4. Pinch off about a walnut-size piece of dough and roll it into a 6 inch rope. Shape into a circle (doughnut-shape) with lightly floured hands by pressing rope ends together. Continue this process until all dough is used.
5. Place cookies on a lightly greased baking sheet.
6. Place baking sheet on bottom rack in the oven. Bake in a preheated 375°F oven for about 20 minutes or until golden brown.
7. Cool completely on a wire rack.
8. Store in an air-tight container.
Yield: approximately 24 pieces, depending on size
2 cups tahini, (sesame seed paste) well-stirred
3/4 cup currants, plumped in warm water and drained
1/2 cup dried plums, finely diced
1 tablespoon unsweetened cocoa powder
Tamarind syrup (optional)
Approximately ¾ cup finely ground almonds for coating
1. Combine tahini, currants, dried plums and cocoa powder in a food processor and blend until smooth. If the mixture is too dry, add water one tablespoon at a time. You should end up with a workable, not too sticky, ball. Taste mixture for sweetness. If desired, add tamarind syrup to taste. (NOTE: The currants and plums aren’t as sweet as raisins and dates, so I added about 1 Tbsp. of the tamarind syrup.)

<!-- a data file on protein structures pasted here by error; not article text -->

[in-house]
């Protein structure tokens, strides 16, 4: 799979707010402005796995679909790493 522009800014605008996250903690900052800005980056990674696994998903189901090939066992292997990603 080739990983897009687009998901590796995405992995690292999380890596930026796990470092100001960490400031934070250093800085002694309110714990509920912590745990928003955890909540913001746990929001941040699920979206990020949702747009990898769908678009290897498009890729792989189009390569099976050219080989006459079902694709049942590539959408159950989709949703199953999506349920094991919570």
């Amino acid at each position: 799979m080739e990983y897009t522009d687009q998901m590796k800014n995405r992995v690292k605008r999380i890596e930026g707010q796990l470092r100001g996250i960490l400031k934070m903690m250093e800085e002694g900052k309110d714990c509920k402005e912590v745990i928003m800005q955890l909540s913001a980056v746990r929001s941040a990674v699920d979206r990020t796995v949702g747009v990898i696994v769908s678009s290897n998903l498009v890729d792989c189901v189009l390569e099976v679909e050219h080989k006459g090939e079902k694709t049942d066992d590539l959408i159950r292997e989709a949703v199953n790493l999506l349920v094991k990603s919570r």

2. Roll mixture into balls, about ¾ - inch to 1 - inch each.
My suggestion: these are quite rich, so smaller is better!
3. Place ground almonds in a separate bowl. Coat each ball completely with the chopped nuts. (These can also be coated with coconut, sesame seeds or ground pistachio nuts.)
4. Place coated truffles in a single layer on a parchment-lined tray and refrigerate until firm- about 1 hour – before serving.
5. Serve with coffee or tea. Take small bites and savor the rich, decadent goodness!
6. Storage: These keep well in the refrigerator in a tightly covered container.
Special note: The tahini-chocolate truffles are very rich (have a beverage nearby!). It’s not sweet as one would expect a truffle to be. It’s got an earthy flavor from the tahini - not quite savory; not quite sweet. It has a delicious flavor that stands alone.